8 avril 2017

Cristaux temporels

Les découvertes dans le domaine de la physique sont si rapides et étranges que j'en ai la tête qui tourne.

Juste l'autre jour, je parlais du fait qu'aux états connus de la matière (solide, liquide, gazeux et plasma) s'ajoutait un nouvel état: le supersolide.

Ben en v'là un autre, encore plus bizarre et déroutant: les cristaux temporels.

Extraits de la nouvelle:

Earlier this year, physicists had put together a blueprint for how to make and measure time crystals - a bizarre state of matter with an atomic structure that repeats not just in space, but in time, allowing them to maintain constant oscillation without energy.

Two separate research teams managed to create what looked an awful lot like time crystals back in January, and now both experiments have successfully passed peer-review for the first time, putting the 'impossible' phenomenon squarely in the realm of reality.

(...) Time crystals are one of the coolest things physics has dished up in recent months, because they point to a whole new world of 'non-equilibrium' phases that are entirely different from anything scientists have studied in the past. 

For decades, we've been studying matter, such as metals and insulators, that's defined as being 'in equilibrium' - a state where all the atoms in a material have the same amount of heat.

Now it looks like time crystals are the first example of the hypothesised but unstudied 'non-equilibrium' state of matter, and they could revolutionise how we store and transfer information via quantum systems.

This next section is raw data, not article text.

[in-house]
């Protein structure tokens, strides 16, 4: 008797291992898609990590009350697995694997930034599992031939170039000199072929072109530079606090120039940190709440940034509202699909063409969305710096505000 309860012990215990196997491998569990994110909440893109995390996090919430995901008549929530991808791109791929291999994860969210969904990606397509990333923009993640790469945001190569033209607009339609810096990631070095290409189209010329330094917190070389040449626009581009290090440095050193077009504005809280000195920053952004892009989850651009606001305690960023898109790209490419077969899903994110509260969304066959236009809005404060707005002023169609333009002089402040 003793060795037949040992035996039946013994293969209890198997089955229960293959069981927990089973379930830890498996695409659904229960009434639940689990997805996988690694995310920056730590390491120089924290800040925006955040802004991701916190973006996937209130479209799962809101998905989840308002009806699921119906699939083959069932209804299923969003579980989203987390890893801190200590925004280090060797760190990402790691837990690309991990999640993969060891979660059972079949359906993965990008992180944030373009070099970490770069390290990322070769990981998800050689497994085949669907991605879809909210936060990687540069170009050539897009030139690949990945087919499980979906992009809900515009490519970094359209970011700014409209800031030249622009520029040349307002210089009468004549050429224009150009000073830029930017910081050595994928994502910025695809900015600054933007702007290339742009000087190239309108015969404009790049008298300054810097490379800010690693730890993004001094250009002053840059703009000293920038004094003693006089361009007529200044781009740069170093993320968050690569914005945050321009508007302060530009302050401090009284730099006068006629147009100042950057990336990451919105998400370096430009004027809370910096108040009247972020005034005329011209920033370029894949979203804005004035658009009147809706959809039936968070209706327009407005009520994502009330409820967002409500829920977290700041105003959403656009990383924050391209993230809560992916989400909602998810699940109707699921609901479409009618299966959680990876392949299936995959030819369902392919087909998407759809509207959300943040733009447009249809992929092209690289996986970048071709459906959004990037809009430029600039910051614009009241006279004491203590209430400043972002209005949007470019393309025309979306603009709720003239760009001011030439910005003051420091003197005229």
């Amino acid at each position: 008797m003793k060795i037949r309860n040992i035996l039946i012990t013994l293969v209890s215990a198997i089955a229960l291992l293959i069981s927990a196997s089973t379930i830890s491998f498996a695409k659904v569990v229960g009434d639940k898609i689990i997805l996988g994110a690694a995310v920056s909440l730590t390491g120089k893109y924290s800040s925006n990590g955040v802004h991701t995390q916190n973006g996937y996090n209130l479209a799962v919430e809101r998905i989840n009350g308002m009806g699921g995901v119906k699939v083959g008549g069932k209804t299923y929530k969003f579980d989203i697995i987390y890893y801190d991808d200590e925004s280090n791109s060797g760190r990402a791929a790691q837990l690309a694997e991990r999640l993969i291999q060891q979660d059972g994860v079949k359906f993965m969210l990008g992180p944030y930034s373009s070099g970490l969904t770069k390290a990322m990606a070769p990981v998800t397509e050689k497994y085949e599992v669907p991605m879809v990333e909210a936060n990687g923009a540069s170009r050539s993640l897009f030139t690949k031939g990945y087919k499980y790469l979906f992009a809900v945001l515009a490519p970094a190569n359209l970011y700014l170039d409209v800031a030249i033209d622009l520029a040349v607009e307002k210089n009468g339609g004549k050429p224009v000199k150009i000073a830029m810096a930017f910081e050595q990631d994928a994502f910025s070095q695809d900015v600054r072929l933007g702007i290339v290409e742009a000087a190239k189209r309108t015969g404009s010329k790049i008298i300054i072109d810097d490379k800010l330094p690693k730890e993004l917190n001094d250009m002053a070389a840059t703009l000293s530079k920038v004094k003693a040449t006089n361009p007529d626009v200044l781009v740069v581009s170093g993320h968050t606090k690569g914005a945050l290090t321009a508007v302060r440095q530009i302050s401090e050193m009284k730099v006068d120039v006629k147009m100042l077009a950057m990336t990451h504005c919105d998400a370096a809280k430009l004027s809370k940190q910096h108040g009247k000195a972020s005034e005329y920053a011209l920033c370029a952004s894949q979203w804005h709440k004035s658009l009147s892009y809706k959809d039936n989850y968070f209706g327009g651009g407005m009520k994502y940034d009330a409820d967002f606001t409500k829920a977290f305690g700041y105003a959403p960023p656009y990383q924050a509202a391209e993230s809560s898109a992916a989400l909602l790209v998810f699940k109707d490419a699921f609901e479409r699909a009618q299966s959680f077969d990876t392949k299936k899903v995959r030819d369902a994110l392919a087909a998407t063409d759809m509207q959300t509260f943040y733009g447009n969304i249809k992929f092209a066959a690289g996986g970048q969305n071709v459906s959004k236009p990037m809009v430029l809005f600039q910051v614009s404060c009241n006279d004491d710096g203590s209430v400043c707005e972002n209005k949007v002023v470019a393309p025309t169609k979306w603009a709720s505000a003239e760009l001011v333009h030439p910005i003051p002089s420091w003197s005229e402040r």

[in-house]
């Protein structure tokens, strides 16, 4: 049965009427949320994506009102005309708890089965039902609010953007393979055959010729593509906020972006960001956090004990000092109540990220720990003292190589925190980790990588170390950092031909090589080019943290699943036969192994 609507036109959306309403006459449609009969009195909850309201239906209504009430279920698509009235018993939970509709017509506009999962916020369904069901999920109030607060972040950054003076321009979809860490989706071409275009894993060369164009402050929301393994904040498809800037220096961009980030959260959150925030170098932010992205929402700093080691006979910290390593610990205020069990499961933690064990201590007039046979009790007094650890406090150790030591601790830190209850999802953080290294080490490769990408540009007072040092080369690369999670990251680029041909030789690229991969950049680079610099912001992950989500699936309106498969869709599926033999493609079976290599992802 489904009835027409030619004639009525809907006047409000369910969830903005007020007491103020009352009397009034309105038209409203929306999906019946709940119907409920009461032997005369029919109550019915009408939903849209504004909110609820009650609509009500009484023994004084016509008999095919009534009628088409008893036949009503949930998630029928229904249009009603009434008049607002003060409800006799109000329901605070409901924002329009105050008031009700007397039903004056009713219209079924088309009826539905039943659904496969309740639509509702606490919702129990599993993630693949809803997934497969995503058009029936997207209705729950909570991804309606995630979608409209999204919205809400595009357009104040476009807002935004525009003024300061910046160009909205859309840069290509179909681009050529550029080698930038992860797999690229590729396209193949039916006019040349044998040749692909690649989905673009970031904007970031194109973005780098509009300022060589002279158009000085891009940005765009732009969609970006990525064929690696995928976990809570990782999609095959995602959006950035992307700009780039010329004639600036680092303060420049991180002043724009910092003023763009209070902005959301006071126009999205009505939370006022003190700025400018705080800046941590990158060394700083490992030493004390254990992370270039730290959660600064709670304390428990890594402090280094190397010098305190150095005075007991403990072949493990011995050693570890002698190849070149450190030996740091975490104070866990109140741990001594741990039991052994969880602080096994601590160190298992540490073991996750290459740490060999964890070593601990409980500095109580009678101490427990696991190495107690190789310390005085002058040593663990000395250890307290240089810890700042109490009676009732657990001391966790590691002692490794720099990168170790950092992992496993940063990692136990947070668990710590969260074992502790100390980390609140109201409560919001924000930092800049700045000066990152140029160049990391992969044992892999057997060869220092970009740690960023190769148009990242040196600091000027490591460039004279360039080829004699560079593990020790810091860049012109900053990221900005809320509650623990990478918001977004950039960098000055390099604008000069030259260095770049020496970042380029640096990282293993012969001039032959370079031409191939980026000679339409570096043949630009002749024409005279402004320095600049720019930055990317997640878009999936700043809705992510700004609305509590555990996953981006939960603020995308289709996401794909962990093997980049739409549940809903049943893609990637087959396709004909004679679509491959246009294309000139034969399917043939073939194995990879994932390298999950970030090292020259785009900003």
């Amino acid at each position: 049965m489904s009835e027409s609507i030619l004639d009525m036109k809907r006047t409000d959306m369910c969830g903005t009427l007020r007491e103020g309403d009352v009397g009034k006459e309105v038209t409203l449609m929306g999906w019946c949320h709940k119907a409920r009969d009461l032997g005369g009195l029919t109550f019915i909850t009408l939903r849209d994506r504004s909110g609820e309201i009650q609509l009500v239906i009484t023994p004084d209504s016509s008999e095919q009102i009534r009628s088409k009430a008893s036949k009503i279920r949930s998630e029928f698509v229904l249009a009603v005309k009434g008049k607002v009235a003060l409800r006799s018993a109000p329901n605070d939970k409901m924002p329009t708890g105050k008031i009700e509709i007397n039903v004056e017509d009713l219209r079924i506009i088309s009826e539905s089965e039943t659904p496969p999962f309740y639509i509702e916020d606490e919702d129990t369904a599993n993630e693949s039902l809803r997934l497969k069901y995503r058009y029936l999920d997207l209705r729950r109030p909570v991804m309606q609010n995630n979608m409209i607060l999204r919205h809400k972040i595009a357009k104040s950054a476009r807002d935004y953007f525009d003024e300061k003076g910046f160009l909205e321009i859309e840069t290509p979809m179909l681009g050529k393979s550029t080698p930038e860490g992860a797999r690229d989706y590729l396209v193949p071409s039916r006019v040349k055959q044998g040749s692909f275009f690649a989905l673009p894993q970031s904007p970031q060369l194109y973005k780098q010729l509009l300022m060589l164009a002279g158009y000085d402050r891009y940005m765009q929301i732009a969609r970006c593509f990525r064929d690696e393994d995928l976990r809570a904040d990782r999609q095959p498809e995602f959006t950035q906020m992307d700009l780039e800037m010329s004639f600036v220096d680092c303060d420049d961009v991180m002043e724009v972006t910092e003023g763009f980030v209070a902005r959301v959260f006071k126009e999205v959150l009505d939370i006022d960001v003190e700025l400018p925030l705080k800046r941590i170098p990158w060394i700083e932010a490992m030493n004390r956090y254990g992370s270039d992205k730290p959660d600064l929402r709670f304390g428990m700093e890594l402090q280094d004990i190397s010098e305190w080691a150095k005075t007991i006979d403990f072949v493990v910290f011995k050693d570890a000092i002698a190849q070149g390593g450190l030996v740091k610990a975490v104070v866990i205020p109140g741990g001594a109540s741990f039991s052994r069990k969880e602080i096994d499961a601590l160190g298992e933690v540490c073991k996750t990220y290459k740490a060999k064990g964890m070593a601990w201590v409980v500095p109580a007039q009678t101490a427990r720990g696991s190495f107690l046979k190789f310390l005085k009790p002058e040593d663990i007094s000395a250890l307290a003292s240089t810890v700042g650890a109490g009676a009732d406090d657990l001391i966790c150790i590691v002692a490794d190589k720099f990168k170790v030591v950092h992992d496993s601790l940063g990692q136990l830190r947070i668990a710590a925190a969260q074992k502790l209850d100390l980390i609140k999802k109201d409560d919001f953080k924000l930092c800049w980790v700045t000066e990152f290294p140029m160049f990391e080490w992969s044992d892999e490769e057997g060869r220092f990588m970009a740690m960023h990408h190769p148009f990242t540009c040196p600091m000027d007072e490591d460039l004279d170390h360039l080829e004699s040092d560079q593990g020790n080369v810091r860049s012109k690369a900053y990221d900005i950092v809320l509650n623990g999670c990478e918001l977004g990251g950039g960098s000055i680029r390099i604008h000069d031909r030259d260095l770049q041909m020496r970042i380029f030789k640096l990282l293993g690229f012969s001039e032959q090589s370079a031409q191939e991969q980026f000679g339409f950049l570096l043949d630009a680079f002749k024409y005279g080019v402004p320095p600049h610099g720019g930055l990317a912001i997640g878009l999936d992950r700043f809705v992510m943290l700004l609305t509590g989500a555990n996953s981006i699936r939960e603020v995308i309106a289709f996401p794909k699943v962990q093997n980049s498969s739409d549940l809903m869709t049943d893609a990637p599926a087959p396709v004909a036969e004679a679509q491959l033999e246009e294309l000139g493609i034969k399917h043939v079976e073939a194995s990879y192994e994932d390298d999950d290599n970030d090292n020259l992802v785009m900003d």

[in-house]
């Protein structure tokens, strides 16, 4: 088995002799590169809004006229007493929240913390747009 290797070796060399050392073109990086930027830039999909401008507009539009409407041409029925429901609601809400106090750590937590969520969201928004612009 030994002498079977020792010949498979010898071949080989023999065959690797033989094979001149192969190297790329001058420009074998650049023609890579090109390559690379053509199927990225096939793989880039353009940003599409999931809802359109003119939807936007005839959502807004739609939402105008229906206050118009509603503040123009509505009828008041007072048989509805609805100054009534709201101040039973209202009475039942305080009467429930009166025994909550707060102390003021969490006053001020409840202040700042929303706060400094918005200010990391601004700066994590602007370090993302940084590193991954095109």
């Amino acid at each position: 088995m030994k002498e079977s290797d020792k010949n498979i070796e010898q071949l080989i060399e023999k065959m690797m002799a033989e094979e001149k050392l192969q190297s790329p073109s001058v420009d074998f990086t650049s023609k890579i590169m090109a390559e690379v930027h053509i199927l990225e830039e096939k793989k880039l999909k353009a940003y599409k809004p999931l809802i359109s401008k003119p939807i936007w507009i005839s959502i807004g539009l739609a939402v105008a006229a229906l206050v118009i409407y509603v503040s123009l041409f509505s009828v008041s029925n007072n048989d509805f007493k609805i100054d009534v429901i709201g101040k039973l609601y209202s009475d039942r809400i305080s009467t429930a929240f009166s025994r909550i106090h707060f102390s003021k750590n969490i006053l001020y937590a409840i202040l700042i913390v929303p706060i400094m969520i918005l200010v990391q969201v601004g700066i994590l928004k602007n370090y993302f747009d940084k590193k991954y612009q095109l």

(...) Usually when a material enters its ground state - also referred to as the zero-point energy of a system - movement should theoretically be impossible, because it would require it to expend energy.

But Wilczek envisioned an object that could achieve everlasting movement while in its ground state by periodically switching the alignment of atoms inside the crystal over and over again - out of the ground state, back again, and repeat.

(...) certain objects can break this symmetry in their ground state without violating the laws of physics. 

Consider a magnet with a north and a south end. It's unclear how a magnet 'decides' which end will be north and which will be south, but the fact that it has a north and a south end means it won't look the same on both ends - it's naturally asymmetrical.

Another example of a physical object with an asymmetrical ground state is a crystal.

Crystals are known for their repeating structural patterns, but the atoms inside them have 'preferred' positions within the lattice. So depending on where you observe a crystal in space, it will look different - the laws of physics are no longer symmetrical, because they don't apply equally to all points in space.

With this in mind, Wilczek proposed that it might be possible to create an object that achieves an asymmetrical ground state not across space, like ordinary crystals or magnets, but across time.

In other words, could atoms prefer different states at different intervals in time?



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